Listening to a Sermon Fruitfully

“Isn’t it the case that we all – and I include myself here – complain so often about the sermon without ever asking whether the real basis for our discontent doesn’t perhaps lie within ourselves? When a hearer gets nothing from a sermon it is not always the sermon or the preacher that is to blame. Listening to sermons is like work, or better yet an art that one must learn. Fruitful listening requires a measure of Christian formation and spiritual receptivity that few seem to possess anymore (in fact, I dare say that I have only seen it today in ‘simple’ people, in farmers and labourers in country areas). The lack of this formation cannot be compensated for by the thundering rhetoric or the emotional eloquence which most people seem to expect nowadays from preachers if they are to stay alert.”

From Hermann Sasse, ‘Concerning the Hearing of God’s Word’, a sermon preached in Erlangen, Germany on Rogate Sunday, 18th May, 1941 (Text: James 1:22-27)[trans. M.A. Henderson].

HT: Cyberbrethren

Proclaiming and bringing

Saint Luke iconWhile reading Luke 8 with my wife last night, I noticed something that had passed me by before:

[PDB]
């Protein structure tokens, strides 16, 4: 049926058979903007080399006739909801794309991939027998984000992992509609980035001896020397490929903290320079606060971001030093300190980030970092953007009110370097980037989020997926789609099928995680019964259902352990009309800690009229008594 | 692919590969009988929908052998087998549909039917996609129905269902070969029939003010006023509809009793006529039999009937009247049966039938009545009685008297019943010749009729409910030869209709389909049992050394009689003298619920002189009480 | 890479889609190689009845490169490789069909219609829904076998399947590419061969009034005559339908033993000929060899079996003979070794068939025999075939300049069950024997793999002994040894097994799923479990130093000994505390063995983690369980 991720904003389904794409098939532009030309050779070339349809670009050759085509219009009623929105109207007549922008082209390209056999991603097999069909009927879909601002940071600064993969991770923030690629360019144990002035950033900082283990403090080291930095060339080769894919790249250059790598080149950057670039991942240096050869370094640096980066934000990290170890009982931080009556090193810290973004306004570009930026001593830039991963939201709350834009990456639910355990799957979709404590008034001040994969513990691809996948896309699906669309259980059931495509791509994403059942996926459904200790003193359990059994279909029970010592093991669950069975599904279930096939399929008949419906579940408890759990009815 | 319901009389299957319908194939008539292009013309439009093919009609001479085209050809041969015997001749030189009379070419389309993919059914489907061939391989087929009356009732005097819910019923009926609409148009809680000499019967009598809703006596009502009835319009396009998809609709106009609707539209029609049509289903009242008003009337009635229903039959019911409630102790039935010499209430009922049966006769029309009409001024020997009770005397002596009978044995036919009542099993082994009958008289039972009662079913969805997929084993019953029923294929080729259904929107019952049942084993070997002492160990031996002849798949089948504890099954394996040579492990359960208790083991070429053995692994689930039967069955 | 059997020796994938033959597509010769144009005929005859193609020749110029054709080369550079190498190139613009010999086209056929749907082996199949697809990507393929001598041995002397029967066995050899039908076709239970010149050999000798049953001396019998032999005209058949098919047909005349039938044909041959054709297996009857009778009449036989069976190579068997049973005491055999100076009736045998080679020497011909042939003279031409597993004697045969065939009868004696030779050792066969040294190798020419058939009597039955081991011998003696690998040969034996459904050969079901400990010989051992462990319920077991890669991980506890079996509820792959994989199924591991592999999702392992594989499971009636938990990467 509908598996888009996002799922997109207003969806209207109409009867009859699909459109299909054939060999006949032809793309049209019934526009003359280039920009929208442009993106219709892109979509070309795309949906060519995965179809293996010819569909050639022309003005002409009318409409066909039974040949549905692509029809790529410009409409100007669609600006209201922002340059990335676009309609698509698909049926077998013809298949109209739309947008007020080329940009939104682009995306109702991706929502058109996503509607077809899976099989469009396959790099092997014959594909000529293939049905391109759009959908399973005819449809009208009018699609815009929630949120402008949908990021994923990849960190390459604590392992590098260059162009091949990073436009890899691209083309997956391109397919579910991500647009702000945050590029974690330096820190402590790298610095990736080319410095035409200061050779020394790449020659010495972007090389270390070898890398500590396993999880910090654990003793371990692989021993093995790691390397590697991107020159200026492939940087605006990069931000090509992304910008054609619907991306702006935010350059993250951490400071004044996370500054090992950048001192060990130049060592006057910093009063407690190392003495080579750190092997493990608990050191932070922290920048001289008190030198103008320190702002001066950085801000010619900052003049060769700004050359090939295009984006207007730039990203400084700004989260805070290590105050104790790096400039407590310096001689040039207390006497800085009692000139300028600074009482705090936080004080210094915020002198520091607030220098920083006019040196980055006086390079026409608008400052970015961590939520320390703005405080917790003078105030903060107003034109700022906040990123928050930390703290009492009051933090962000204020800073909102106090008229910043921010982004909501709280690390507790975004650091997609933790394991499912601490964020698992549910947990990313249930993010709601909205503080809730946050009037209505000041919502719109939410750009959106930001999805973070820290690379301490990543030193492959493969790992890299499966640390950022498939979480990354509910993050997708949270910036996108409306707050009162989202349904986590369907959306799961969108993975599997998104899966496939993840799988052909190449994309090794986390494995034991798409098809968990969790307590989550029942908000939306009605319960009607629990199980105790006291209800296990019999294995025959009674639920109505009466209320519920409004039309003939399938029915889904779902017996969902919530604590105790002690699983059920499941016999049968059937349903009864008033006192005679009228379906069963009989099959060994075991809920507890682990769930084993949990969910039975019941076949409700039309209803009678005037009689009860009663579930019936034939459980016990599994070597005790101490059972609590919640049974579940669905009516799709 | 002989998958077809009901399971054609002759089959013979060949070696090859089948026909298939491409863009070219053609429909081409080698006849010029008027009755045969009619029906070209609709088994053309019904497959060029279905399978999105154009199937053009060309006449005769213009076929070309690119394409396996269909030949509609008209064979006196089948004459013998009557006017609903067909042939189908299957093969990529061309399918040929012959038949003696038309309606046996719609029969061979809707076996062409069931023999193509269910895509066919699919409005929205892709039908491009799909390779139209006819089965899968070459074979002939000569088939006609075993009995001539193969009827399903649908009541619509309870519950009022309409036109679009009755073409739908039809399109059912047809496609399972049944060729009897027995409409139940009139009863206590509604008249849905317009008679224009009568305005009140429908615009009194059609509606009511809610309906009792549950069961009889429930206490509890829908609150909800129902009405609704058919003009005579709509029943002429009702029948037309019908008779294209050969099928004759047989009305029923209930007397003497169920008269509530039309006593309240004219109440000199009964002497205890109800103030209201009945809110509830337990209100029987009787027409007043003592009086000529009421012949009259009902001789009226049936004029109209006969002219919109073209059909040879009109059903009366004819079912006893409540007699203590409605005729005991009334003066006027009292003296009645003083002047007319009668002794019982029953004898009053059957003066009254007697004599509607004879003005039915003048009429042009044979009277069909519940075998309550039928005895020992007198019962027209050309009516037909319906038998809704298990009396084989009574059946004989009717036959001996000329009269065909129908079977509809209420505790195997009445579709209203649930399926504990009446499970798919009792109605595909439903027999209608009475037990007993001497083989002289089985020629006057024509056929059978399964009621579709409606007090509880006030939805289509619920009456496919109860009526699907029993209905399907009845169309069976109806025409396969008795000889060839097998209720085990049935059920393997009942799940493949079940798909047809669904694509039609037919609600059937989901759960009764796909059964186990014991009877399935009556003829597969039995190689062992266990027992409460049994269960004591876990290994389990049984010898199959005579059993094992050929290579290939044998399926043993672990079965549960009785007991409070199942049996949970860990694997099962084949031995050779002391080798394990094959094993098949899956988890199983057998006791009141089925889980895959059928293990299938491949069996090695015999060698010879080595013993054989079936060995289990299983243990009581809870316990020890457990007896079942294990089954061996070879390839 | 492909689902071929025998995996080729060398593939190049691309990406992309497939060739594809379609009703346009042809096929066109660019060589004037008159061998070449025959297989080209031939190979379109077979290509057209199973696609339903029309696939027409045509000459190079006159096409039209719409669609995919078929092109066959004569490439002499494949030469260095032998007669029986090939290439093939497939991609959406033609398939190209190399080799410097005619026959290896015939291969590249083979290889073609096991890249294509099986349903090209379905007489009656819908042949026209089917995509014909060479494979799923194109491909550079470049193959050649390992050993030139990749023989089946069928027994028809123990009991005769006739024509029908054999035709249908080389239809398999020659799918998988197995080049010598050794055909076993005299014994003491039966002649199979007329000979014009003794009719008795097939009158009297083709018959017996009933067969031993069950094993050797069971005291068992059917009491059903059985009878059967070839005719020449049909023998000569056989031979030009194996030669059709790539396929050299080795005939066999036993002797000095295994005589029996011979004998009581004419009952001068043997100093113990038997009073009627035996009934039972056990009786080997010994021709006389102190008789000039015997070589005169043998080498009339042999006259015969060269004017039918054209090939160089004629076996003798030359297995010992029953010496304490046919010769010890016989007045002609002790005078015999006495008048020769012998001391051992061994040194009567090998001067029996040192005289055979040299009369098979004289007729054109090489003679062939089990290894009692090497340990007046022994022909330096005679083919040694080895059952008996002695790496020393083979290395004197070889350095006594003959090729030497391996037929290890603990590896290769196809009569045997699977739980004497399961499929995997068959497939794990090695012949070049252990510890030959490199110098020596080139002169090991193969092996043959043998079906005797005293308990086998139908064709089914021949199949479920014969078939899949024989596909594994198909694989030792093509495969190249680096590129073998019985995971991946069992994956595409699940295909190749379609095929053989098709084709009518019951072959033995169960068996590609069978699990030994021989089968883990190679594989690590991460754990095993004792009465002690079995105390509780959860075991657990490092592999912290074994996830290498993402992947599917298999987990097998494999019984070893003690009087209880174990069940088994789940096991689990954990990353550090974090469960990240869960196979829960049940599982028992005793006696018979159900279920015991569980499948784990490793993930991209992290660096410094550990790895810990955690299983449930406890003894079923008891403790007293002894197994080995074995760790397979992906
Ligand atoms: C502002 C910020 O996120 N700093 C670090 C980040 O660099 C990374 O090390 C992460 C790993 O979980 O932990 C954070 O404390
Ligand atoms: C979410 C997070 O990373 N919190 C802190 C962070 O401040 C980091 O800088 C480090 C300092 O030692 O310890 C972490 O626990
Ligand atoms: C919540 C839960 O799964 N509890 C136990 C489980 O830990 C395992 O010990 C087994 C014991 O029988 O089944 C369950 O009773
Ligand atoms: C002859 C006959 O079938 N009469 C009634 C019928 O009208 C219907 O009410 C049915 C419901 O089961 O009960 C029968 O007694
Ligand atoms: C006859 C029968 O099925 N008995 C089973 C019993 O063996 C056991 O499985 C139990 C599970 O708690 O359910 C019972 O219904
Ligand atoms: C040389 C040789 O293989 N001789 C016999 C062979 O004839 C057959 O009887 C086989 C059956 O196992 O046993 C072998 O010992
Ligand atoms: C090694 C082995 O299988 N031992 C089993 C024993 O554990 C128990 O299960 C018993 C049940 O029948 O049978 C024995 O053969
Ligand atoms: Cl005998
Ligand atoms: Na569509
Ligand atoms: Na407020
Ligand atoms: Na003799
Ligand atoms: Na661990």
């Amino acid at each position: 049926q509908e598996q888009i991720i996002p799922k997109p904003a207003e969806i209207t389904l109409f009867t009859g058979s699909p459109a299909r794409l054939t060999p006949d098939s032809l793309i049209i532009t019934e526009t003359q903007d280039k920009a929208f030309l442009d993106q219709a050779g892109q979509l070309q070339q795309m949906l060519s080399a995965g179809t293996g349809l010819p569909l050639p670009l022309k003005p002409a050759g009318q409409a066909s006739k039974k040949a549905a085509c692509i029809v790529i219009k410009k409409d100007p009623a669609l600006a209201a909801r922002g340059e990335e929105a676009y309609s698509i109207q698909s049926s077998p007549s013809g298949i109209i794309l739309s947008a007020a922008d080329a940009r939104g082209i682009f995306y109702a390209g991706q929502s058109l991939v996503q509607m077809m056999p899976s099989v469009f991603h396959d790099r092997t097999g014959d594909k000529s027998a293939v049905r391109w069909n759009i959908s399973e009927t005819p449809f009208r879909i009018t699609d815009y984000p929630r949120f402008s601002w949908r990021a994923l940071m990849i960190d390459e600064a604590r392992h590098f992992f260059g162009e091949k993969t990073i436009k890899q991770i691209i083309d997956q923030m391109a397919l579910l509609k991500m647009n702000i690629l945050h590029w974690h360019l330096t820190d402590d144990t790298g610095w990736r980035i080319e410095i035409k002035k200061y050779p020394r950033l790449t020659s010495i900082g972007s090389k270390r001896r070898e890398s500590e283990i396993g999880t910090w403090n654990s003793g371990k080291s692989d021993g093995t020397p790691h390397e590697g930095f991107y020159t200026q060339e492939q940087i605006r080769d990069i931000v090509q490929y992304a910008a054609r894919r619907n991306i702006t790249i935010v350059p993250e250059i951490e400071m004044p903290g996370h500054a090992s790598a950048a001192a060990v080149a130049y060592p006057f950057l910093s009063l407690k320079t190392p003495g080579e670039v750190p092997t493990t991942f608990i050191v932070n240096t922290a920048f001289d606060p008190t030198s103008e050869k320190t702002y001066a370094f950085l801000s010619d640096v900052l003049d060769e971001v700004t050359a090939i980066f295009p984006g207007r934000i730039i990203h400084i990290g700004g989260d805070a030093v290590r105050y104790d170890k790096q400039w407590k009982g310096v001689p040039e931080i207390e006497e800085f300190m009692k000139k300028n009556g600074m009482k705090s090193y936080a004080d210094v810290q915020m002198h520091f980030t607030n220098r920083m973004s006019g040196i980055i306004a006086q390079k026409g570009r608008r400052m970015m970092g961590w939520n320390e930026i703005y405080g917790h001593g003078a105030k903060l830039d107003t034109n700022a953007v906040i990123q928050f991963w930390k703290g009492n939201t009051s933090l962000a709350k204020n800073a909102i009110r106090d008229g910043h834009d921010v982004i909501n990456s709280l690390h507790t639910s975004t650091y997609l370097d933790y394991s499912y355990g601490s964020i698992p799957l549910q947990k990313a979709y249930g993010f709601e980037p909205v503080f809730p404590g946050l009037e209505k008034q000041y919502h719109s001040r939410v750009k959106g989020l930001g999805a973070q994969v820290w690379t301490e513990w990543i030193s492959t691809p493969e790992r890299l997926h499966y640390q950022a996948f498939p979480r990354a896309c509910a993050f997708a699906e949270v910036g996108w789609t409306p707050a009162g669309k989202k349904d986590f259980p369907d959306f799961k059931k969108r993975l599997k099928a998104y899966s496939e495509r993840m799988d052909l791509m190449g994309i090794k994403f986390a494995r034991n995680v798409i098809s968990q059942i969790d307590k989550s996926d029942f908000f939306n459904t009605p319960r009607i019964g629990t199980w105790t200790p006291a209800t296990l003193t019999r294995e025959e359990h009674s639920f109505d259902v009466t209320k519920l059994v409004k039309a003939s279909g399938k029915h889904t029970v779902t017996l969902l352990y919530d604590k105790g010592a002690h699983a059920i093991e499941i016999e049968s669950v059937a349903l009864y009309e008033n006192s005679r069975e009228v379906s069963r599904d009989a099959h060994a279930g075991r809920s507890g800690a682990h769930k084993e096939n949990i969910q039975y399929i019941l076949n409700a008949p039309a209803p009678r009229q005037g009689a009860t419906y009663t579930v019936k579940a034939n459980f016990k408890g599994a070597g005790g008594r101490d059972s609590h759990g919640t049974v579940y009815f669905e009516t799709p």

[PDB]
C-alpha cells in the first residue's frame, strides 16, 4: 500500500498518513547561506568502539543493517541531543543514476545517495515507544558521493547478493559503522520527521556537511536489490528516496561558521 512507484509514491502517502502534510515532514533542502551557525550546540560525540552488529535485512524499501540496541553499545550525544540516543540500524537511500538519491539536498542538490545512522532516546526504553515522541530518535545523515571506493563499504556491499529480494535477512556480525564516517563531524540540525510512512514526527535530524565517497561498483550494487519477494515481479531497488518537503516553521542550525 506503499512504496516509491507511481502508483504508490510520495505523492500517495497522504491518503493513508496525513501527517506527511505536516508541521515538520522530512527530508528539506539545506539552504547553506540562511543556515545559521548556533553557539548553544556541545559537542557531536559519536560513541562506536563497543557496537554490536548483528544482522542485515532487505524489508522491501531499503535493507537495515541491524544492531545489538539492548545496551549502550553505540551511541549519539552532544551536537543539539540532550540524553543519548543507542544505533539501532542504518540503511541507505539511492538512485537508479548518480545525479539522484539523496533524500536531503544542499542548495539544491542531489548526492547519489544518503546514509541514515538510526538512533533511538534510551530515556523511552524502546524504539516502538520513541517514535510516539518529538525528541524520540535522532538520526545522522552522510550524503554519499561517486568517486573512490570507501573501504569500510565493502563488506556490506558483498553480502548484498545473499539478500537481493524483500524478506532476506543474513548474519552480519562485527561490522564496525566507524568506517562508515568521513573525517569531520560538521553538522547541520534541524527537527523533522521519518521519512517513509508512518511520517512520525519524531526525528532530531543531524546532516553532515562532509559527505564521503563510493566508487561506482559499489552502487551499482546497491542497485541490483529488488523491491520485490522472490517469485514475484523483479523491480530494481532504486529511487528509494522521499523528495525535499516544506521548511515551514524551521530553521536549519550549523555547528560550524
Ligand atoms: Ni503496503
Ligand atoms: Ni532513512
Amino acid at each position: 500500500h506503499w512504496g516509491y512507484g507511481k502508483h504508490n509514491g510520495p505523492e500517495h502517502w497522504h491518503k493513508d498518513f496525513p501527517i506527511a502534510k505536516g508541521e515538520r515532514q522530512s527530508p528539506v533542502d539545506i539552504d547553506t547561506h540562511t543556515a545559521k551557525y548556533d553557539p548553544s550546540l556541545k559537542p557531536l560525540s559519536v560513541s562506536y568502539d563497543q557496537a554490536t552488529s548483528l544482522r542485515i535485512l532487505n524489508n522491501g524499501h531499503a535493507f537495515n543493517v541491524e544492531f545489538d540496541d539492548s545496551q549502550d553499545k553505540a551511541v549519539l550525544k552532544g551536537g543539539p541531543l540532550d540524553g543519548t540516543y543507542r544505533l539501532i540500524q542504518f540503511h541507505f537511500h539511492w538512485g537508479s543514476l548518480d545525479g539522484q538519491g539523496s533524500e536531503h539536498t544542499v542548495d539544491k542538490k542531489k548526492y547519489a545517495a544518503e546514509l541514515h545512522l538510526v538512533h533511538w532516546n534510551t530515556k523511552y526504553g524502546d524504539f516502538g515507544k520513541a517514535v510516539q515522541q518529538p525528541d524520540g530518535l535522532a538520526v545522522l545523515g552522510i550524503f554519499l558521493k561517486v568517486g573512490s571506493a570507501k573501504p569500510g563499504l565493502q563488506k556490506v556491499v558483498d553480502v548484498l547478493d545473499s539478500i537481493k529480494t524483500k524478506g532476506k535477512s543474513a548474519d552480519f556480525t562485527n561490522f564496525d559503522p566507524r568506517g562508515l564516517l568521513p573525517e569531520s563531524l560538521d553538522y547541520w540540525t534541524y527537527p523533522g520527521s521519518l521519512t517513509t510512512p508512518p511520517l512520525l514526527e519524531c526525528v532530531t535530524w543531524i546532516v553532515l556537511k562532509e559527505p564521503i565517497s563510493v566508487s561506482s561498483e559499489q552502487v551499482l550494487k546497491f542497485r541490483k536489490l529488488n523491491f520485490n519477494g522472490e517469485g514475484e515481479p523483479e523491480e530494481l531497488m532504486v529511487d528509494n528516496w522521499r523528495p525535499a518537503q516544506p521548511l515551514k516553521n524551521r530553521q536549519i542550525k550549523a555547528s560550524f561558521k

Soon afterward he [Jesus] went on through cities and villages, proclaiming and bringing the good news of the kingdom of God. (Luke 8:1)

Proclaiming and bringing. That’s a lovely summary of how the Gospel works: Jesus proclaims and brings the good news, all in one. The proclamation brings what it proclaims.

Or looked another way: preaching is at its heart spiritual care, because preaching is a public exercise of the office of the keys. The preaching of the Law brings about guilt, because it proclaims the condemnation of God on sin. And the preaching of the Gospel brings about absolution, because it proclaims the forgiveness of sins.

All in one neat pair of verbs: proclaiming and bringing.